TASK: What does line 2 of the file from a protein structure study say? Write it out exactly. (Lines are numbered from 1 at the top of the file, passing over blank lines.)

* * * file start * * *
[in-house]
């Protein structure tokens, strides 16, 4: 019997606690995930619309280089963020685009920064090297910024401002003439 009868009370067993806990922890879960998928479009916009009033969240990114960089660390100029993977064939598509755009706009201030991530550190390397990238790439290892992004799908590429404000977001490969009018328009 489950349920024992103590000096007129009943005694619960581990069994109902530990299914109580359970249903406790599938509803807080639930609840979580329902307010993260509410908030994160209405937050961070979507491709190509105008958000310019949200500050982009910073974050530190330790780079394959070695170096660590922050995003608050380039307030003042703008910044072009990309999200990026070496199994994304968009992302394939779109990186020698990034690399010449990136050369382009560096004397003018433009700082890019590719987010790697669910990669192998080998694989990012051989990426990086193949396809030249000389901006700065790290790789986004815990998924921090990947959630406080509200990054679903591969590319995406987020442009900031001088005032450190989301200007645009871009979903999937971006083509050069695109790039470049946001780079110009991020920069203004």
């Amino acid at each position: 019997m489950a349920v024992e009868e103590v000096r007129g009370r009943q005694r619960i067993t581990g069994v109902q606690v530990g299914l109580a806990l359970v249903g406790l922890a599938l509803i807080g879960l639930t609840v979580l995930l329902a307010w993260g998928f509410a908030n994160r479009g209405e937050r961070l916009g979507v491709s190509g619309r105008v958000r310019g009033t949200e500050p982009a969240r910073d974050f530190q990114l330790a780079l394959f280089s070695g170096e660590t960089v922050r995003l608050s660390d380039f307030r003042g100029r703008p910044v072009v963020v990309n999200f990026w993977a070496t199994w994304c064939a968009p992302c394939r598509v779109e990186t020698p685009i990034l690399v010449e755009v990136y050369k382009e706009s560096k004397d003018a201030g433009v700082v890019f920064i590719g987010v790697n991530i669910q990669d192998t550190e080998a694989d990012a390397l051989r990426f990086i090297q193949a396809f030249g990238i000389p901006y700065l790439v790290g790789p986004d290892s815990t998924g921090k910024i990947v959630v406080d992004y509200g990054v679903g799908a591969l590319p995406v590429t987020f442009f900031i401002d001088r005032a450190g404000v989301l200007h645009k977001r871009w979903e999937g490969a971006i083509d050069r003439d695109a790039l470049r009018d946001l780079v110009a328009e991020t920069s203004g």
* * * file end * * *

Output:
């Protein structure tokens, strides 16, 4: 019997606690995930619309280089963020685009920064090297910024401002003439 009868009370067993806990922890879960998928479009916009009033969240990114960089660390100029993977064939598509755009706009201030991530550190390397990238790439290892992004799908590429404000977001490969009018328009 489950349920024992103590000096007129009943005694619960581990069994109902530990299914109580359970249903406790599938509803807080639930609840979580329902307010993260509410908030994160209405937050961070979507491709190509105008958000310019949200500050982009910073974050530190330790780079394959070695170096660590922050995003608050380039307030003042703008910044072009990309999200990026070496199994994304968009992302394939779109990186020698990034690399010449990136050369382009560096004397003018433009700082890019590719987010790697669910990669192998080998694989990012051989990426990086193949396809030249000389901006700065790290790789986004815990998924921090990947959630406080509200990054679903591969590319995406987020442009900031001088005032450190989301200007645009871009979903999937971006083509050069695109790039470049946001780079110009991020920069203004």